Angelina Jolie is a controversial figure.
Some people think she’s a talented, tattooed actress; some think she stole Brad Pitt from Jennifer Aniston and tops the weird chart for wearing (second husband) Billy Bob Thornton’s blood in a vial around her neck.
Some people admire her work as an ambassador to third world countries; some think she adopted too many kids, birthed too many and should marry Mr. Pitt. (She has since married him.)
Some have sympathy for her because her mother died fairly young from cancer; some criticize her for being estranged from her father, Jon Voight.
She’s certainly led a colorful life, and this week, she made headlines again when she announced she had a double mastectomy (and reconstructive surgery) because her BRCAI genetic testing revealed she had an 87% chance of developing breast cancer.
Whatever your view of Jolie, this recent decision probably has you thinking about cancer and motherhood and femininity and breasts.
I assume Jolie is a multi-faceted woman, just like all women are. She made some provocative professional choices, and we would not be political allies, but I have felt a kinship with her since she made the announcement she is choosing life over natural flesh. Given the same circumstances, I believe I would strongly consider doing the same thing.
Jolie’s mom died of ovarian cancer at 56. Ovarian cancer is not breast cancer, but both are estrogen-fed. Jolie, who is known for her sensuality and having a hunky life partner, decided her breasts were not worth dying for. Her womanhood, femininity, and value are not reliant on her breasts. She still views herself as beautiful and productive and whole without them.
Life is more important than breasts. If only women everywhere, young and old, could understand and embrace this.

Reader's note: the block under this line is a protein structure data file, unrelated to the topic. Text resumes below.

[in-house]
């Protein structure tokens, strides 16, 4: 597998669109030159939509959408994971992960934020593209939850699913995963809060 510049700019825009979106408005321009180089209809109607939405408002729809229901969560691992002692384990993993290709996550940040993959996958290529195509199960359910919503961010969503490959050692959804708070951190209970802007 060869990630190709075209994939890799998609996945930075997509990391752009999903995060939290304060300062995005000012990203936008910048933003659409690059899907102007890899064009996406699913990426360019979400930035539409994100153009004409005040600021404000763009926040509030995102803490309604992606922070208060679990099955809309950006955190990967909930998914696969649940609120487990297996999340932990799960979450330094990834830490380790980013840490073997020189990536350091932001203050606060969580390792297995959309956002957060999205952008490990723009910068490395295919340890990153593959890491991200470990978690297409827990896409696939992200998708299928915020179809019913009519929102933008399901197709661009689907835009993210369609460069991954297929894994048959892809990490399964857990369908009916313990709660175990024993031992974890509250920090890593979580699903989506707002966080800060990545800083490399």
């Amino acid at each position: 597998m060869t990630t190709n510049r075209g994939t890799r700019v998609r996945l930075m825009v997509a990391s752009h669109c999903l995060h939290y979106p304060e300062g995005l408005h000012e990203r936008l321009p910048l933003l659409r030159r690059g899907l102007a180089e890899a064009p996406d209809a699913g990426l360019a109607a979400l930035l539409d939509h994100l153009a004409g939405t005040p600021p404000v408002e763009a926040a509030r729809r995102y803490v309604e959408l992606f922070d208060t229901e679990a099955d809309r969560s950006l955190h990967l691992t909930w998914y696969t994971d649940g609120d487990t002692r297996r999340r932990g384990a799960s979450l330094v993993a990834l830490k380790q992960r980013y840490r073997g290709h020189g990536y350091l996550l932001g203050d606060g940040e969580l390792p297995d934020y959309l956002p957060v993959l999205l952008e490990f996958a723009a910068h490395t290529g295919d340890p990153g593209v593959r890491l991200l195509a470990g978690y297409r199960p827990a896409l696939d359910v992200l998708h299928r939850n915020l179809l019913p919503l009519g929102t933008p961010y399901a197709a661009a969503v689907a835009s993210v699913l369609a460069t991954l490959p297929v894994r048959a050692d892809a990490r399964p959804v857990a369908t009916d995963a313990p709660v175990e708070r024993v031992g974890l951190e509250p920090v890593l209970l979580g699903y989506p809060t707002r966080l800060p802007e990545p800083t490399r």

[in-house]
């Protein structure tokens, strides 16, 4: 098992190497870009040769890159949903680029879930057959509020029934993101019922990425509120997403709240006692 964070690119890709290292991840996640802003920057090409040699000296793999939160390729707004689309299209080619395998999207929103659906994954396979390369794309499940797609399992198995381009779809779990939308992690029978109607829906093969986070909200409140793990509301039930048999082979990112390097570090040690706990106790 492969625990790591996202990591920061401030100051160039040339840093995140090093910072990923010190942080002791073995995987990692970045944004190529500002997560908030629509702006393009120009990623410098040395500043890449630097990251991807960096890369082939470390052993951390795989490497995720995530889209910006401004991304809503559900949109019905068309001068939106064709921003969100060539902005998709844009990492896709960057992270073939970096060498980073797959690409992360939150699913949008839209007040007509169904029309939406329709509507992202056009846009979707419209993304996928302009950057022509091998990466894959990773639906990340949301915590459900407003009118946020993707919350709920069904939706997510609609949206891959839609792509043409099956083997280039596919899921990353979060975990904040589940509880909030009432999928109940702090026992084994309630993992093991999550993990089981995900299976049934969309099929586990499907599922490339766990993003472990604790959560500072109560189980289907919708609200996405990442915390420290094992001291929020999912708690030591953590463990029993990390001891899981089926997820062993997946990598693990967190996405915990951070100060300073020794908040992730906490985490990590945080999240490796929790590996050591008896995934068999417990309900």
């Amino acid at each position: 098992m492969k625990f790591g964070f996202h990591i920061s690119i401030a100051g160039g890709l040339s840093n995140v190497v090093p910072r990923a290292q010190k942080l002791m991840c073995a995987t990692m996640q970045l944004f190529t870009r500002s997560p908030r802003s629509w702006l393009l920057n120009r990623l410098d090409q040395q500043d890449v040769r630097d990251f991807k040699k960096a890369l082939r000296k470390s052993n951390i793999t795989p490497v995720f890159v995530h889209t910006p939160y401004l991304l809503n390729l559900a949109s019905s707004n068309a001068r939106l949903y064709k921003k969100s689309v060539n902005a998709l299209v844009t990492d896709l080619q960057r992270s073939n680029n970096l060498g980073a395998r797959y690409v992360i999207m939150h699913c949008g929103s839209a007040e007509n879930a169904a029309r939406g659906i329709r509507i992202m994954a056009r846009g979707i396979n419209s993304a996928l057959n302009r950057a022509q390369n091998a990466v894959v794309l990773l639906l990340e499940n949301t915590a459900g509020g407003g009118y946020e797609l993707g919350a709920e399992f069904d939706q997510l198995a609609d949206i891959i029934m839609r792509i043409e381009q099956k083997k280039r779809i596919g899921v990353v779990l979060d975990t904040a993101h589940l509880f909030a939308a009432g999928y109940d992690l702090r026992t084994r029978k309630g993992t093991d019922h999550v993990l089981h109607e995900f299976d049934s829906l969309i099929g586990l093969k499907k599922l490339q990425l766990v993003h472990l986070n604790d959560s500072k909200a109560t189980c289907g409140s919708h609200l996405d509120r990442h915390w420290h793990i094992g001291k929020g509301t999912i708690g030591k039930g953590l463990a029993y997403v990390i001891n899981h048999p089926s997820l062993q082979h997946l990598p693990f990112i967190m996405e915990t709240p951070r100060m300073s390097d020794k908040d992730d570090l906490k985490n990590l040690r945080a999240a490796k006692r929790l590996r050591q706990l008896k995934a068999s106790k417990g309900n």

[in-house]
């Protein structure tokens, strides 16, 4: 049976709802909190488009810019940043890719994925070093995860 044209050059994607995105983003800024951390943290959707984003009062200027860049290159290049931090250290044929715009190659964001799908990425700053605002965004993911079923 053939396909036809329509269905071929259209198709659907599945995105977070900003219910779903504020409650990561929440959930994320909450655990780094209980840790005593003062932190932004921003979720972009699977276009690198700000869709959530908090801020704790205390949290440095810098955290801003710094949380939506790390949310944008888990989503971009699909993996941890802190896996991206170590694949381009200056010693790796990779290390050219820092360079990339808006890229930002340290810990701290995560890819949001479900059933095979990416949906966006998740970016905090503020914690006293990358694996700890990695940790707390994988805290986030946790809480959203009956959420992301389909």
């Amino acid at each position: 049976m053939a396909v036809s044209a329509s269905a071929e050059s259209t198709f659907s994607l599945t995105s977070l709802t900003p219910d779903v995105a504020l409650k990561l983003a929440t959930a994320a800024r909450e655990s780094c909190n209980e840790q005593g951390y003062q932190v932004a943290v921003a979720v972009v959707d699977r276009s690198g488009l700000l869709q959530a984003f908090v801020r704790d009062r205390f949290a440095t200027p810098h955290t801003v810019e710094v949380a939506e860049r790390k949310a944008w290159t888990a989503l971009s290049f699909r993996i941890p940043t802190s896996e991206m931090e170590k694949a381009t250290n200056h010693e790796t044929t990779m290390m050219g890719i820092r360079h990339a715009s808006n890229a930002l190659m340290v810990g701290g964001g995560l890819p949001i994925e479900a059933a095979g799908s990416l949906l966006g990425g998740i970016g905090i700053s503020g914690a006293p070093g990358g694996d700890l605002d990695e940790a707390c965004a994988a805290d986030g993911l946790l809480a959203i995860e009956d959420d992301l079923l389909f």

In this country, breasts have been idolized and glamorized and exploited to the point where twelve-year olds who are late to sprout them begin to hate their bodies. This is completely misguided and so damaging. Our breasts are not who we are.
What we think, how we care for others, what we create, what we contribute – that’s who we are. Our bodies are aging “earth suits” that propel us around the planet thinking and caring and creating and contributing. These are the things by which we will be remembered. Breasts are nature’s method of feeding our babies (but not the only method) and we need to stop viewing/offering them as playthings and marketing tools for a greedy world.
I applaud Jolie for making a loving, sacrificial choice for her six children and their future. She wants to be in their lives for as long as possible, to guide, protect, nurture, and love. This trumps all else, as it should. I’m sure there was a grieving process for Jolie when she decided to remove (at the moment) healthy tissue, but her wisdom in looking long-term at her life is admirable.
Breasts, diseased or healthy, should not define any woman. Even women who have survived breast cancer eventually report they are tired of talking about it. They want to go back to work, run a marathon, move to the country, write a book. They want to take back their lives, which they still have because they chose it over a body part that has sadly and erroneously become the epitome of a woman’s sexual value.
Jolie has shown us that womanhood is about courage, strength, sacrifice, love, and wisdom. It has nothing to do with breasts.